The first Sea Ceptors were tested by the Royal Navy frigate HMS Argyll off the coast of Scotland earlier this summer. HMS Argyll will conduct further firing trials before it is deployed to Japan next year.
The Sea Ceptor, which was built the Anglo-Franco-Italian company MBDA, is said to be an improvement on previous air defense systems such as Sea Wolf, and has a longer range.
It will be installed on Type 23 frigates in the next year and will be used on their eventual replacements, the Type 26, from the mid-2020s.
The commander of HMS Argyll, Commander Toby Shaughnessy, said the weapon was an "exciting upgrade".
"Sea Ceptor is an impressive and innovative system, demonstrating that the Royal Navy is at the cutting edge of technology and working hard to keep Britain safe," he said.
Defense Procurement Minister Harriett Baldwin visited MBDA's site at Filton, near Bristol, on Monday, September 4, and met some of the 600 people who work on the Sea Ceptor system.
"Sea Ceptor will protect our interests against threats both known and unknown. It will launch from the Royal Navy's new Type 26 frigates as they keep our nuclear deterrent submarines and the UK's two new aircraft carriers safe on operations around the globe," said Mrs. Baldwin.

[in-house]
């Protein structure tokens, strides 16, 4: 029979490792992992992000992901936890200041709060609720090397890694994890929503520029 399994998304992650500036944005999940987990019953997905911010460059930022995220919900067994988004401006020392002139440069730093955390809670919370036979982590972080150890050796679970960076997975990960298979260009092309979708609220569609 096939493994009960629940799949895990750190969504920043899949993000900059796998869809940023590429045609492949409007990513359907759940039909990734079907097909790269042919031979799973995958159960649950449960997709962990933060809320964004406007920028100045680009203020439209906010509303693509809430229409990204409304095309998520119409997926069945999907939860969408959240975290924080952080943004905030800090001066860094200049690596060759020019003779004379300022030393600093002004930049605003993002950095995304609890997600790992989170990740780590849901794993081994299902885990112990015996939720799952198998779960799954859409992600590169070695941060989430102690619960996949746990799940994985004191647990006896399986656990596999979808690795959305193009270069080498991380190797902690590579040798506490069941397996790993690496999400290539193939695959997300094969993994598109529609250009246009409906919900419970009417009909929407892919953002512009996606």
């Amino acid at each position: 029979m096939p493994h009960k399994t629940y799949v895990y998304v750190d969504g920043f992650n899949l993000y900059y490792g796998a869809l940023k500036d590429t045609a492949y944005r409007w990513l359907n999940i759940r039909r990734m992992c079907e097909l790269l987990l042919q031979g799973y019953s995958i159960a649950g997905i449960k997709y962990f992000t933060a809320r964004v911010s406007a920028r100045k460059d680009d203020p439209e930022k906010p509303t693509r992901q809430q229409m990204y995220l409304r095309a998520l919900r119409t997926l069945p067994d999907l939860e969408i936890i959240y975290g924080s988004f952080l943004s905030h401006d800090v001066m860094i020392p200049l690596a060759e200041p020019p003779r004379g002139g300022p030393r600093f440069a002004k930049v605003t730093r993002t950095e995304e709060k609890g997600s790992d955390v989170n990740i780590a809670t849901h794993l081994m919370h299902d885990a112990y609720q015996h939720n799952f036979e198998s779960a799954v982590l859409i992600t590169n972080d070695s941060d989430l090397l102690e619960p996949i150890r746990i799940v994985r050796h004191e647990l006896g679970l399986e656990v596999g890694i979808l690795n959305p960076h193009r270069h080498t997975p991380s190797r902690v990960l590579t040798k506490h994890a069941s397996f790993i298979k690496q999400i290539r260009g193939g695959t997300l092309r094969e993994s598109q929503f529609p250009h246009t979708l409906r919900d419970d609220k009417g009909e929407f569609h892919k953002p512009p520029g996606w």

"Sea Ceptor supports 600 UK jobs and is yet another example of how our rising defense budget is being spent on cutting-edge kit to help our armed forces meet future threats," she added.
Growing Tensions With North Korea
North Korea conducted a nuclear test on Sunday and the US ambassador to the UN claimed Kim Jong-un was "begging for war". Pyongyang has previously warned Britain it faces "a miserable end" if it joins the US and South Korea in military drills.
Last month the US conducted a test of a Raytheon SM-6 missile that successfully intercepted a target medium-range ballistic missile launched from the guided-missile destroyer USS John Paul Jones.
In July the US THAAD (Terminal High Altitude Area Defense) system made its first intercept of intermediate range ballistic missile (IRBM), shooting down a target over Alaska.